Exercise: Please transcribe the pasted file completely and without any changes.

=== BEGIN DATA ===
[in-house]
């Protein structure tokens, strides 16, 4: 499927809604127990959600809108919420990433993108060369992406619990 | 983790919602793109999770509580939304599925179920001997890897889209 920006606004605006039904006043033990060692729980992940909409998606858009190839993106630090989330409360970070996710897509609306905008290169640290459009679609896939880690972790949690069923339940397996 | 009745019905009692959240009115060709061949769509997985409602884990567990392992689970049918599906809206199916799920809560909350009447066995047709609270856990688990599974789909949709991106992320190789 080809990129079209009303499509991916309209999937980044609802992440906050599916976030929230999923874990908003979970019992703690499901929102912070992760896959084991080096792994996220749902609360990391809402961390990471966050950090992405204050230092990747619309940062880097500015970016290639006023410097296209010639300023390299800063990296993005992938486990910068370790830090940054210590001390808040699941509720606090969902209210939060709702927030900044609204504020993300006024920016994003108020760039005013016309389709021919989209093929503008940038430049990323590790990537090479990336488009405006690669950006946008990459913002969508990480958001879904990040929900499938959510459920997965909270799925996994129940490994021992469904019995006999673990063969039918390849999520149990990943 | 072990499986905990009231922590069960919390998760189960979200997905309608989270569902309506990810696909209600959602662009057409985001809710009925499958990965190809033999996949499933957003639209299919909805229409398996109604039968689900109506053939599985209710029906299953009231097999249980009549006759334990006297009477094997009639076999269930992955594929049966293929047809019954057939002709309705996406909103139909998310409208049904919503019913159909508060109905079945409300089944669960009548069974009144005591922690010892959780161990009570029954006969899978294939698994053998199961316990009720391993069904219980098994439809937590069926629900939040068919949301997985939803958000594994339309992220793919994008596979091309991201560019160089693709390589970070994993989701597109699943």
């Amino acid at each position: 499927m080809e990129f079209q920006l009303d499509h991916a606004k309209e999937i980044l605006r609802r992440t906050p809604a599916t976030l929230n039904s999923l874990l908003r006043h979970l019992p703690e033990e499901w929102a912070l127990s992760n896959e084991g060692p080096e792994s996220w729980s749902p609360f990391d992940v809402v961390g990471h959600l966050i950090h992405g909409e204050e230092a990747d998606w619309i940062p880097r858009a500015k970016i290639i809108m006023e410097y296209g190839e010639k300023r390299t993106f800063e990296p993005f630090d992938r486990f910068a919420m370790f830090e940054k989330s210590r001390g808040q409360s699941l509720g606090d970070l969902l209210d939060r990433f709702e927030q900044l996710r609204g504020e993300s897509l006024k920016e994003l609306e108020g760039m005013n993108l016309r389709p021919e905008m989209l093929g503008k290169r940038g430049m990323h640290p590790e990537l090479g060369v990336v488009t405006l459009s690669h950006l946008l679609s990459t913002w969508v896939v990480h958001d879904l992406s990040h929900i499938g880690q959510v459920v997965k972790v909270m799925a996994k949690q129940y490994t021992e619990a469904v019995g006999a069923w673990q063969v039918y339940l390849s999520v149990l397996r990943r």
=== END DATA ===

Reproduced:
[in-house]
């Protein structure tokens, strides 16, 4: 499927809604127990959600809108919420990433993108060369992406619990 | 983790919602793109999770509580939304599925179920001997890897889209 920006606004605006039904006043033990060692729980992940909409998606858009190839993106630090989330409360970070996710897509609306905008290169640290459009679609896939880690972790949690069923339940397996 | 009745019905009692959240009115060709061949769509997985409602884990567990392992689970049918599906809206199916799920809560909350009447066995047709609270856990688990599974789909949709991106992320190789 080809990129079209009303499509991916309209999937980044609802992440906050599916976030929230999923874990908003979970019992703690499901929102912070992760896959084991080096792994996220749902609360990391809402961390990471966050950090992405204050230092990747619309940062880097500015970016290639006023410097296209010639300023390299800063990296993005992938486990910068370790830090940054210590001390808040699941509720606090969902209210939060709702927030900044609204504020993300006024920016994003108020760039005013016309389709021919989209093929503008940038430049990323590790990537090479990336488009405006690669950006946008990459913002969508990480958001879904990040929900499938959510459920997965909270799925996994129940490994021992469904019995006999673990063969039918390849999520149990990943 | 072990499986905990009231922590069960919390998760189960979200997905309608989270569902309506990810696909209600959602662009057409985001809710009925499958990965190809033999996949499933957003639209299919909805229409398996109604039968689900109506053939599985209710029906299953009231097999249980009549006759334990006297009477094997009639076999269930992955594929049966293929047809019954057939002709309705996406909103139909998310409208049904919503019913159909508060109905079945409300089944669960009548069974009144005591922690010892959780161990009570029954006969899978294939698994053998199961316990009720391993069904219980098994439809937590069926629900939040068919949301997985939803958000594994339309992220793919994008596979091309991201560019160089693709390589970070994993989701597109699943």
């Amino acid at each position: 499927m080809e990129f079209q920006l009303d499509h991916a606004k309209e999937i980044l605006r609802r992440t906050p809604a599916t976030l929230n039904s999923l874990l908003r006043h979970l019992p703690e033990e499901w929102a912070l127990s992760n896959e084991g060692p080096e792994s996220w729980s749902p609360f990391d992940v809402v961390g990471h959600l966050i950090h992405g909409e204050e230092a990747d998606w619309i940062p880097r858009a500015k970016i290639i809108m006023e410097y296209g190839e010639k300023r390299t993106f800063e990296p993005f630090d992938r486990f910068a919420m370790f830090e940054k989330s210590r001390g808040q409360s699941l509720g606090d970070l969902l209210d939060r990433f709702e927030q900044l996710r609204g504020e993300s897509l006024k920016e994003l609306e108020g760039m005013n993108l016309r389709p021919e905008m989209l093929g503008k290169r940038g430049m990323h640290p590790e990537l090479g060369v990336v488009t405006l459009s690669h950006l946008l679609s990459t913002w969508v896939v990480h958001d879904l992406s990040h929900i499938g880690q959510v459920v997965k972790v909270m799925a996994k949690q129940y490994t021992e619990a469904v019995g006999a069923w673990q063969v039918y339940l390849s999520v149990l397996r990943r």